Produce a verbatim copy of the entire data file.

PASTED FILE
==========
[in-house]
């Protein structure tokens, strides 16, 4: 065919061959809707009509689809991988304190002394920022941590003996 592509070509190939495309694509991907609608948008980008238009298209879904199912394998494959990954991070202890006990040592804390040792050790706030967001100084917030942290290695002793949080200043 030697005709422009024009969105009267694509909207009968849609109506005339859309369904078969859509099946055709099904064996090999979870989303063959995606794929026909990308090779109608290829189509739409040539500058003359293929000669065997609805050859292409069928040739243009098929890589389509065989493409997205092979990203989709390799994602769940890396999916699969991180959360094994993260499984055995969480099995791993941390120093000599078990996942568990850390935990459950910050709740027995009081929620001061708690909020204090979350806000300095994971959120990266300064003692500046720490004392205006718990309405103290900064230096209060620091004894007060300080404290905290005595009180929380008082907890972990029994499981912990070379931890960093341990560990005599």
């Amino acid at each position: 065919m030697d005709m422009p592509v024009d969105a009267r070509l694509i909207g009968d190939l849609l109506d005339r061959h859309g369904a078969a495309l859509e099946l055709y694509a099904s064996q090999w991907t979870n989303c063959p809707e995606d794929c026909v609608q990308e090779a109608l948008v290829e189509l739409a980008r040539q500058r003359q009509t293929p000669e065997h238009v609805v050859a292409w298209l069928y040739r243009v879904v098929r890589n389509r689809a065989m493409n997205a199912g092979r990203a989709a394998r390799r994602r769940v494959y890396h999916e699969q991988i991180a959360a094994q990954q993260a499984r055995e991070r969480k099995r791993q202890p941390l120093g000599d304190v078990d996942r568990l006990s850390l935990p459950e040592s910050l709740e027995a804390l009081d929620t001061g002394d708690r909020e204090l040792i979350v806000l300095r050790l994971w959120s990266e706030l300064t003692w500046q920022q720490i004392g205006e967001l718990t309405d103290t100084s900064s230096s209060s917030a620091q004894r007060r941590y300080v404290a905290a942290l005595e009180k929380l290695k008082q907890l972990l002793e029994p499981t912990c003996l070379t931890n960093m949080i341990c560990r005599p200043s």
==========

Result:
[in-house]
């Protein structure tokens, strides 16, 4: 065919061959809707009509689809991988304190002394920022941590003996 592509070509190939495309694509991907609608948008980008238009298209879904199912394998494959990954991070202890006990040592804390040792050790706030967001100084917030942290290695002793949080200043 030697005709422009024009969105009267694509909207009968849609109506005339859309369904078969859509099946055709099904064996090999979870989303063959995606794929026909990308090779109608290829189509739409040539500058003359293929000669065997609805050859292409069928040739243009098929890589389509065989493409997205092979990203989709390799994602769940890396999916699969991180959360094994993260499984055995969480099995791993941390120093000599078990996942568990850390935990459950910050709740027995009081929620001061708690909020204090979350806000300095994971959120990266300064003692500046720490004392205006718990309405103290900064230096209060620091004894007060300080404290905290005595009180929380008082907890972990029994499981912990070379931890960093341990560990005599």
């Amino acid at each position: 065919m030697d005709m422009p592509v024009d969105a009267r070509l694509i909207g009968d190939l849609l109506d005339r061959h859309g369904a078969a495309l859509e099946l055709y694509a099904s064996q090999w991907t979870n989303c063959p809707e995606d794929c026909v609608q990308e090779a109608l948008v290829e189509l739409a980008r040539q500058r003359q009509t293929p000669e065997h238009v609805v050859a292409w298209l069928y040739r243009v879904v098929r890589n389509r689809a065989m493409n997205a199912g092979r990203a989709a394998r390799r994602r769940v494959y890396h999916e699969q991988i991180a959360a094994q990954q993260a499984r055995e991070r969480k099995r791993q202890p941390l120093g000599d304190v078990d996942r568990l006990s850390l935990p459950e040592s910050l709740e027995a804390l009081d929620t001061g002394d708690r909020e204090l040792i979350v806000l300095r050790l994971w959120s990266e706030l300064t003692w500046q920022q720490i004392g205006e967001l718990t309405d103290t100084s900064s230096s209060s917030a620091q004894r007060r941590y300080v404290a905290a942290l005595e009180k929380l290695k008082q907890l972990l002793e029994p499981t912990c003996l070379t931890n960093m949080i341990c560990r005599p200043s």